No doubt about it: The story that Friday's Boston Globe reported about the President's March 9 signing into law of two different bills authorizing new versions of the frightening USA Patriot Act, while adding "an addendum saying that he did not feel obliged to obey requirements that he inform Congress about how the FBI was using the act's expanded police powers" ("Bush shuns Patriot Act requirement," Charlie Savage, March 24), was pretty important. For all of the "oversight provisions intended to make sure the FBI did not abuse the special terrorism-related powers to search homes and secretly seize papers," as the Globe pointed out, Bush countermanded them with a statement that flat-out rejected their applicability to the Executive Branch.
Still. It also was pretty old news. As the Bush Administration has been employing this so-called signing statement apparatus all along.
There is nothing constitutionally or legally sublime about it. Any given law the President signs very well may state A, B, C,….
But—so what? The President can do A or not-A; B or not-B; C or not-C;….
The real question is: And who's gonna stop him?
Besides. Here's exactly how Bush put the matter on March 9, reaffirming the executive privileges of god-only-knows how many other signing statements to date ("President's Statement on H.R. 199, 'USA PATRIOT Improvement and Reauthorization Act of 2005';"):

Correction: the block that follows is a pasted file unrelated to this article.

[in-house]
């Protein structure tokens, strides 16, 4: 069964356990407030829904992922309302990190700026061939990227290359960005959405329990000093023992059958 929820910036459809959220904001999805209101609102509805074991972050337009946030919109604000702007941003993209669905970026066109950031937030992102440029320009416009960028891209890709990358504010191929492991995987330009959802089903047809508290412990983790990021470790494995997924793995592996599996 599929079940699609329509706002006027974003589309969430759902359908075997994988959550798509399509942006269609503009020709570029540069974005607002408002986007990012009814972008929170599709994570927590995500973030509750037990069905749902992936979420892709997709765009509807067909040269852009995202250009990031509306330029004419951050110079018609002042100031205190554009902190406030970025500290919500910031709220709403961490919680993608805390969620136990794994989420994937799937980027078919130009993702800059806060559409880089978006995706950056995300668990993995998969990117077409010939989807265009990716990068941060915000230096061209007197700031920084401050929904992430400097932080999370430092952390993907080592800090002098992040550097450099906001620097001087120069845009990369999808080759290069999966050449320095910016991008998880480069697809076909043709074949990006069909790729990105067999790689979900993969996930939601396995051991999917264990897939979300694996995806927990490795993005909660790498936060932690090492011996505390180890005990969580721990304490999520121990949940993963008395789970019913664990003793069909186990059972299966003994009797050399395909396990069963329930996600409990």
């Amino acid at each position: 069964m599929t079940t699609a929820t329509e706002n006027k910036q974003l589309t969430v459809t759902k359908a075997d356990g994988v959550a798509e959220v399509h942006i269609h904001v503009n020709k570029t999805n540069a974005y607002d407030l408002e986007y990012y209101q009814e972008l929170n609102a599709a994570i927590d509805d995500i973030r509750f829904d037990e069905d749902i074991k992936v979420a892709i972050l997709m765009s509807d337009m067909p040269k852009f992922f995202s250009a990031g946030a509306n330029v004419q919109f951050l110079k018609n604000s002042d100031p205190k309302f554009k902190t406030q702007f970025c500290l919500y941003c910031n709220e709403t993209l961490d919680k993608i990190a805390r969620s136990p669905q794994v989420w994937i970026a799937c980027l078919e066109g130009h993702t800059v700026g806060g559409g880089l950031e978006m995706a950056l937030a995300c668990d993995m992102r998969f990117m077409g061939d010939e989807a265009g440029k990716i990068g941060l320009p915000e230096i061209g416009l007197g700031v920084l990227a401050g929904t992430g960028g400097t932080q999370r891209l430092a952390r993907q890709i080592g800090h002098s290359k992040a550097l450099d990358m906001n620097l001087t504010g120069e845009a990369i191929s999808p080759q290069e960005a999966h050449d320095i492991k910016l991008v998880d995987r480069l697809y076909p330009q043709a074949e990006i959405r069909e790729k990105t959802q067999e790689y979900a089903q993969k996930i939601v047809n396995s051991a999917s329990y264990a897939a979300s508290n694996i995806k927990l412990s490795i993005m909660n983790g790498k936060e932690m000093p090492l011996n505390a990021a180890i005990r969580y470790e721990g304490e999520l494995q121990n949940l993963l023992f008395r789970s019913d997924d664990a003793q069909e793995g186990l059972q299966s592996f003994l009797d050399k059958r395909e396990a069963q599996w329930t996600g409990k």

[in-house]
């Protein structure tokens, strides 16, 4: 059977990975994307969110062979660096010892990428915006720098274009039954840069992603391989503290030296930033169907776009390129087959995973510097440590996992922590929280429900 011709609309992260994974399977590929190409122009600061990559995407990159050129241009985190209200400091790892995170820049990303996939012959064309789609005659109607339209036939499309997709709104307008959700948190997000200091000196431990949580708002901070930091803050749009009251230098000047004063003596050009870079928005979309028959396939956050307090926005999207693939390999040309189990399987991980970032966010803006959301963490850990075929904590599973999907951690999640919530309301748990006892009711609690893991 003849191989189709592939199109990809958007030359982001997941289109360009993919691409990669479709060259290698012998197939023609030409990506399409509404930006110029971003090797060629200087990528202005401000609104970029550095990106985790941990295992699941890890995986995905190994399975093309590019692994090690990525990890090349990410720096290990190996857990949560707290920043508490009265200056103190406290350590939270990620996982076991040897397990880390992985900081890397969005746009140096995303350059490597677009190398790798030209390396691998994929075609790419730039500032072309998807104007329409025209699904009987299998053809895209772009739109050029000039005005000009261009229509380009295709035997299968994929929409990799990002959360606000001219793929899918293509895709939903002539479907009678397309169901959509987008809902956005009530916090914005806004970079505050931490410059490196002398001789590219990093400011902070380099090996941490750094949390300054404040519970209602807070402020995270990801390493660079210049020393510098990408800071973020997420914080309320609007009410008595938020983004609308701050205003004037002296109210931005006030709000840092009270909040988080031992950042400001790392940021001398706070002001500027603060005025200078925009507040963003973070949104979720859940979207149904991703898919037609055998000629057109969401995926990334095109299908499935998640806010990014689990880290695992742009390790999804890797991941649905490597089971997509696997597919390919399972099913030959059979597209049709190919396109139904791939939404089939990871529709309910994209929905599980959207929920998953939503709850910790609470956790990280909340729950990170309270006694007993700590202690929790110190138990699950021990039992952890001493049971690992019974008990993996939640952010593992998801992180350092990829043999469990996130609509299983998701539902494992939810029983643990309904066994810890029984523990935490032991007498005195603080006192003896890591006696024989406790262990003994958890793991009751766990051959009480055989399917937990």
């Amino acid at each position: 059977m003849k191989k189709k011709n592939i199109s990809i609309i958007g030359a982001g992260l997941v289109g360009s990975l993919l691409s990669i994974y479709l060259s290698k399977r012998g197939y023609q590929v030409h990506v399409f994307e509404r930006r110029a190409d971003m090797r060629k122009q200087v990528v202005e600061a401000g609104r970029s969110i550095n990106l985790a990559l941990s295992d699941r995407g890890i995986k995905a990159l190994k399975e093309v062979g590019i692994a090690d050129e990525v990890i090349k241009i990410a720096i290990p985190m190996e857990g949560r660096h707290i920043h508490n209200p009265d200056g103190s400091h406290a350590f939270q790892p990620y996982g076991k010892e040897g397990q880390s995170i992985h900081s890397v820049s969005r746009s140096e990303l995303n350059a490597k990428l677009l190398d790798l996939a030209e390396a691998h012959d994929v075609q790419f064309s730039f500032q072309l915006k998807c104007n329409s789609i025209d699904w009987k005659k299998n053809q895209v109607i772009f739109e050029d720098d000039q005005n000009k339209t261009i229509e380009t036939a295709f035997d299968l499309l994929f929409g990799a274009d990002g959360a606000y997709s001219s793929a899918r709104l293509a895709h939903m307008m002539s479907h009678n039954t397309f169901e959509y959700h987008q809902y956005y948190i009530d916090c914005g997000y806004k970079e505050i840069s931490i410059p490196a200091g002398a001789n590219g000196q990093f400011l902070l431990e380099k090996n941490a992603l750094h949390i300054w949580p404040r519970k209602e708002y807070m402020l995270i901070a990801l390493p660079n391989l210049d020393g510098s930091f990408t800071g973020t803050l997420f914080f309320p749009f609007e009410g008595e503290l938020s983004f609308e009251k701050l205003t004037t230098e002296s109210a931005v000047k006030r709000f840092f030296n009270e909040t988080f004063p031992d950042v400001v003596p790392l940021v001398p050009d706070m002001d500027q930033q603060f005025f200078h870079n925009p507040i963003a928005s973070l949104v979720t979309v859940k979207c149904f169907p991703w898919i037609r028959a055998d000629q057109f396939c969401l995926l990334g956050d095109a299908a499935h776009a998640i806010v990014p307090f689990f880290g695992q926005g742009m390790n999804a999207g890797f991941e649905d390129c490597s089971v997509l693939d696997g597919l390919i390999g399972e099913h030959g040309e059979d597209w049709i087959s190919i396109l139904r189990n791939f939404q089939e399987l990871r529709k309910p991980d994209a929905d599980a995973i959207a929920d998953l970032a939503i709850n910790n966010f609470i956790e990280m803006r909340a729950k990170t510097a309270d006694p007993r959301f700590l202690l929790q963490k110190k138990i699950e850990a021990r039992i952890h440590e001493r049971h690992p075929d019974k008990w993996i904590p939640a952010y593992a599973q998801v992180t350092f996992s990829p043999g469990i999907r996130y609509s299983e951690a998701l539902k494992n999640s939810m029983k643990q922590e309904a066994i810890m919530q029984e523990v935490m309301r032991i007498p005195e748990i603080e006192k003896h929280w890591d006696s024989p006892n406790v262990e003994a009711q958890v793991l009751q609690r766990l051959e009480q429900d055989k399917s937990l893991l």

Today, I have signed into law H.R. 3199, the "USA PATRIOT Improvement and Reauthorization Act of 2005," and then S. 2271, the "USA PATRIOT Act Additional Reauthorizing Amendments Act of 2006." The bills will help us continue to fight terrorism effectively and to combat the use of the illegal drug methamphetamine that is ruining too many lives.
The executive branch shall construe the provisions of H.R. 3199 that call for furnishing information to entities outside the executive branch, such as sections 106A and 119, in a manner consistent with the President's constitutional authority to supervise the unitary executive branch and to withhold information the disclosure of which could impair foreign relations, national security, the deliberative processes of the Executive, or the performance of the Executive's constitutional duties.
The executive branch shall construe section 756(e)(2) of H.R. 3199, which calls for an executive branch official to submit to the Congress recommendations for legislative action, in a manner consistent with the President's constitutional authority to supervise the unitary executive branch and to recommend for the consideration of the Congress such measures as he judges necessary and expedient.
GEORGE W. BUSH
The only difference between this one, and so many of the President's other, more public statements, is that this one lacked the canned "Applause" and climactic "God Bless."
As far as I know, one-hundred percent of the bills that the President has signed into law have been accompanied by assertions of executive omnipotence such as this. But—who's counting?
Proclamations, to be more precise. Edicts. Decrees. Commandments.
"La Loi, c'est moi," as one commentator put it some months back, echoing Louis XIV.
Indeed. I've dealt with topics such as these a bunch of times.
Postscript (April 30): More invaluable work by Charlie Savage:
"Bush Challenges Hundreds of Laws," Charlie Savage, Boston Globe, April 30, 2006